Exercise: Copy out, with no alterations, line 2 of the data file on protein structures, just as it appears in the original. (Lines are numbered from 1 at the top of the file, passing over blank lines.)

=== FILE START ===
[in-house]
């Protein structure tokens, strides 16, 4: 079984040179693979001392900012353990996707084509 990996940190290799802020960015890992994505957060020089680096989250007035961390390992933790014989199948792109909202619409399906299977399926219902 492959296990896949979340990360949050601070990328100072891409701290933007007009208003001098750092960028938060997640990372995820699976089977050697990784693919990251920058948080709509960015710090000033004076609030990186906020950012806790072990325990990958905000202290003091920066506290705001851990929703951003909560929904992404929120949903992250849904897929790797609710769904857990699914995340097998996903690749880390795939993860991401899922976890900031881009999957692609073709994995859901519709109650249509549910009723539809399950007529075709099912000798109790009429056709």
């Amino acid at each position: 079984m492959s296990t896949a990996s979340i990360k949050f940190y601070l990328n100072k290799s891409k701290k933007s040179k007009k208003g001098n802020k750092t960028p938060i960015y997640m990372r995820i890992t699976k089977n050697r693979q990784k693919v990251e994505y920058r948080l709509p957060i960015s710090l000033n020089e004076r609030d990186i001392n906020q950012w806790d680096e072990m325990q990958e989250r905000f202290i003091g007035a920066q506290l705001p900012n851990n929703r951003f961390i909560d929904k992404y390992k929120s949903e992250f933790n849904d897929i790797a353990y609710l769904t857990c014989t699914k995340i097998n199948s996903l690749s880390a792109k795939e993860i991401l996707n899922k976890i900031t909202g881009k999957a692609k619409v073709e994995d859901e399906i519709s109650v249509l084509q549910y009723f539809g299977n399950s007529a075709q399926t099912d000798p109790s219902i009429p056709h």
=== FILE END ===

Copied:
């Protein structure tokens, strides 16, 4: 079984040179693979001392900012353990996707084509 990996940190290799802020960015890992994505957060020089680096989250007035961390390992933790014989199948792109909202619409399906299977399926219902 492959296990896949979340990360949050601070990328100072891409701290933007007009208003001098750092960028938060997640990372995820699976089977050697990784693919990251920058948080709509960015710090000033004076609030990186906020950012806790072990325990990958905000202290003091920066506290705001851990929703951003909560929904992404929120949903992250849904897929790797609710769904857990699914995340097998996903690749880390795939993860991401899922976890900031881009999957692609073709994995859901519709109650249509549910009723539809399950007529075709099912000798109790009429056709």